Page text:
Should Fund Allocators Be More Contrarian?

By Hamlin Lovell, NordicInvestor

Jupiter’s Head of Nordics, Magnus Jahnke, has spent most of the past 15 years in manager selection roles, building multi-manager portfolios that reflected his belief in high conviction, and often contrarian, active management. We sat down to discuss recent trends in sales and why clients need to work their assets harder.

Moving from a fund selector position into a sales role has become a natural career progression which I believe reflects the fact that client relationship is becoming more strategic and therefore requires a different sales approach.” Sales managers who have a more technical background both from a macro-economic and product perspective can increase the quality of the sales process and help build successful long-term client relationships.

Jahnke believes that following a herd mentality and buying into big brand names, based on recent performance instead of looking into the undelaying investments will not work anymore as markets have changed drastically. Yields continue to fall lower, returns are more difficult to achieve, and volatility has returned to markets following a decade of complacency, soothed by central bank stimulus. Jahnke is convinced: Clients need to work their assets harder.

Active management

Jahnke’s clear preference has always been active managers running high conviction and concentrated portfolios, and who may well be taking a contrarian view. “Having skilled Fund Managers that manage their portfolios in an unconstrained and high conviction fashion in combination with well-defined and structured investment process tends to pay off over time. Investors who have a genuine interest in investment will favour a manger like this. If a fund managers / strategy has lagged for a period, investors should dare to take a contrarian approach and consider buying into a recovery, as long as they trust the manager and the manager remains consistent and loyal to its investment process.” Jupiter is clearly a good fit for this philosophy. Jahnke and Jupiter’s mindset are also well attuned to the general philosophy of active management in the Nordics: for instance, only 11% of equity funds are passively managed in Sweden, according to the Swedish Investment Fund Association, which is well below the 45% proportion in the US.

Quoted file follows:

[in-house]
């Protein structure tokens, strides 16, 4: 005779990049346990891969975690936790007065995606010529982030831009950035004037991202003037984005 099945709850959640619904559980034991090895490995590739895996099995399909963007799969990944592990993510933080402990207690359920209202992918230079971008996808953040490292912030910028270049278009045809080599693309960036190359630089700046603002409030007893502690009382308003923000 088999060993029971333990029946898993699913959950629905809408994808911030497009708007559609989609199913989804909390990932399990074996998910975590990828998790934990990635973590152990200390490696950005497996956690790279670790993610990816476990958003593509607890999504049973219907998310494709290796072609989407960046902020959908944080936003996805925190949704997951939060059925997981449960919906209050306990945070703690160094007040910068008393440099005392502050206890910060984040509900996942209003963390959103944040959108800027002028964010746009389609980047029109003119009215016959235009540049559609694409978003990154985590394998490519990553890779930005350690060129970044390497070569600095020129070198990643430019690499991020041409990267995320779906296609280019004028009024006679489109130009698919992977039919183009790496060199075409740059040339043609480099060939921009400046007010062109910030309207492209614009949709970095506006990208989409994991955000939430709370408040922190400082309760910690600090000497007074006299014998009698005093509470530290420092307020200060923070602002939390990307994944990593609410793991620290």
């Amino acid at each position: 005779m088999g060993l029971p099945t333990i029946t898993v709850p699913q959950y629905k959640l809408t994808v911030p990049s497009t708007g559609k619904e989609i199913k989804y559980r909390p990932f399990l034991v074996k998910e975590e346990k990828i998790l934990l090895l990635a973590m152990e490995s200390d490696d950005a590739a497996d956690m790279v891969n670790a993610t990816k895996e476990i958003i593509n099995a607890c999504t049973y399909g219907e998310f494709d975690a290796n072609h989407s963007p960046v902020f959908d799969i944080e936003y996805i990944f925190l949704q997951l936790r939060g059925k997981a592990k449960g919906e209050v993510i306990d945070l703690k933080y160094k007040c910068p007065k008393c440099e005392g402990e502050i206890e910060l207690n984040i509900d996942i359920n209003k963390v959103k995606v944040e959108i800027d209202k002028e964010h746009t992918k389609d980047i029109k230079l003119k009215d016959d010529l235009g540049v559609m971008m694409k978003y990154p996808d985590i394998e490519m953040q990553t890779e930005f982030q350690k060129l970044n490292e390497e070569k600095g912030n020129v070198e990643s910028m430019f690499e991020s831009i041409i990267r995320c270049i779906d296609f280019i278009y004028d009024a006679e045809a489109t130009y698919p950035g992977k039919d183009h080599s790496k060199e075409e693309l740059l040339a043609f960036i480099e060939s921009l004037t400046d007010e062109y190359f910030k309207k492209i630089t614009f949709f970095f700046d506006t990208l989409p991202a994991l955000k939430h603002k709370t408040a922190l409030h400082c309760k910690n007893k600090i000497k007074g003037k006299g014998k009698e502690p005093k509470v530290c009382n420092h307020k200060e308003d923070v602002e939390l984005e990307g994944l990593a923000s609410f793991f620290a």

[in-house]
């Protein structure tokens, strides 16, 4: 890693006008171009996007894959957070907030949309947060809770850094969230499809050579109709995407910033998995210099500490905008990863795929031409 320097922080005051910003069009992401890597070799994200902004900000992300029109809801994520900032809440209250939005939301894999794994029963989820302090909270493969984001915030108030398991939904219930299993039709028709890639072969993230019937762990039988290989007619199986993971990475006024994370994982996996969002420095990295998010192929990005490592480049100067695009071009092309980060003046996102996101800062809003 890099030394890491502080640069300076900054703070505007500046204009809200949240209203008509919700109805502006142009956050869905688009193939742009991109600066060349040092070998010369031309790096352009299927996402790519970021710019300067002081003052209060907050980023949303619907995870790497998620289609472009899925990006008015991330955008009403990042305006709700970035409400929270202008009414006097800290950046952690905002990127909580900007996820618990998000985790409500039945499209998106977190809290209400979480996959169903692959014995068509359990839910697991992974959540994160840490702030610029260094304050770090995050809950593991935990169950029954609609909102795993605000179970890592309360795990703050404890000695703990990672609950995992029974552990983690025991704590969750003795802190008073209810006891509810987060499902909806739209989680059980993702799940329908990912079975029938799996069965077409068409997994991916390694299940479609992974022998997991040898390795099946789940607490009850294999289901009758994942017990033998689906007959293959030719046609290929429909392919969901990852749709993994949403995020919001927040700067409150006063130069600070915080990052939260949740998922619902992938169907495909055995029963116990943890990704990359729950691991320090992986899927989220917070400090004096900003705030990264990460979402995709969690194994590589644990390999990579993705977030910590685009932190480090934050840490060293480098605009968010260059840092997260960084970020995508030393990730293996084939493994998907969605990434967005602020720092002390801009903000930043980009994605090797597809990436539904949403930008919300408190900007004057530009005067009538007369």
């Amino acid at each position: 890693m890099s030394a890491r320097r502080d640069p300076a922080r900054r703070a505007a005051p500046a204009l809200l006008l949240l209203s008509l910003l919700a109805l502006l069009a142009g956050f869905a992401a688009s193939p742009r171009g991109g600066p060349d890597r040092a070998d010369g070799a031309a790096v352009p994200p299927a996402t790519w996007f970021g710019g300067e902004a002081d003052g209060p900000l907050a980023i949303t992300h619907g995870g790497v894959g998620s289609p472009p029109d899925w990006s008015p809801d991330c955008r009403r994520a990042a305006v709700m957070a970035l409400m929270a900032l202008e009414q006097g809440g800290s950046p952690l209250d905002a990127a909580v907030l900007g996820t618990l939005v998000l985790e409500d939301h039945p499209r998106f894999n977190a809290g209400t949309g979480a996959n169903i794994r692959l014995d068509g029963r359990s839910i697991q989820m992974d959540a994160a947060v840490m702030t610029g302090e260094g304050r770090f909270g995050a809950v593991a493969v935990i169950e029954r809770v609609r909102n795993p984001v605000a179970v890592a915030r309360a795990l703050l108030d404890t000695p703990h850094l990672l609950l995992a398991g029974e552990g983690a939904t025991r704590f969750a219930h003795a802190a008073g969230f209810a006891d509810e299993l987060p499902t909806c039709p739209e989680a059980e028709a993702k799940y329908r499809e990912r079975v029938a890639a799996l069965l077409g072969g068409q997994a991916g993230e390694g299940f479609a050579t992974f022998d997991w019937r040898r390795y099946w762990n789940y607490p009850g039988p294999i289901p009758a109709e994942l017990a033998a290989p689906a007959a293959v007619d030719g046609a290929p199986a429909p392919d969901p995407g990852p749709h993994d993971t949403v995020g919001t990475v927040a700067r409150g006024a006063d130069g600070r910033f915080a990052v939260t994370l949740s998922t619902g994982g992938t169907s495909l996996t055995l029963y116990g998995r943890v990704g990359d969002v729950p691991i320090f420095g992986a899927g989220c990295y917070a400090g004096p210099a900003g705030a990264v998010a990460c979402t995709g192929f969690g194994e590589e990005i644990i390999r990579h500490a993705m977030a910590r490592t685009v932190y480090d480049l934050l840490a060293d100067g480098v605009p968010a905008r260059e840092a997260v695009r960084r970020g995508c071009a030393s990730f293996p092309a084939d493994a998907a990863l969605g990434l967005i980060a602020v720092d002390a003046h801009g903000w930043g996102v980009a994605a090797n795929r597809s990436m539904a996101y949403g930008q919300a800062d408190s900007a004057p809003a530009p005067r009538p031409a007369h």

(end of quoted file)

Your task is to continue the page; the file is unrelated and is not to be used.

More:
Domestic investors generally make their own asset allocation decisions so there is little interest in multi-asset products. Many allocators in the region use passive products such as ETFs as building blocks for their active asset allocation, but even here, Jahnke is keen to keep truly active management on the agenda – as it could be combined with passive exposures in a complementary way. Investors may choose a low-cost index tracker for pure beta exposure, while using highly active managers for alpha.

Jahnke regularly brings Jupiter’s managers to the Nordics on roadshows and finds institutions welcome the opportunity for one-on-one discussions with fund managers. “Still many institutions like to build a relationship with the fund manager and the meetings are an important part in their decision making, he says. He recognizes that the market has become very competitive. In addition to all the local asset managers, more and more non-Nordic asset manager are increasing their presence in the region.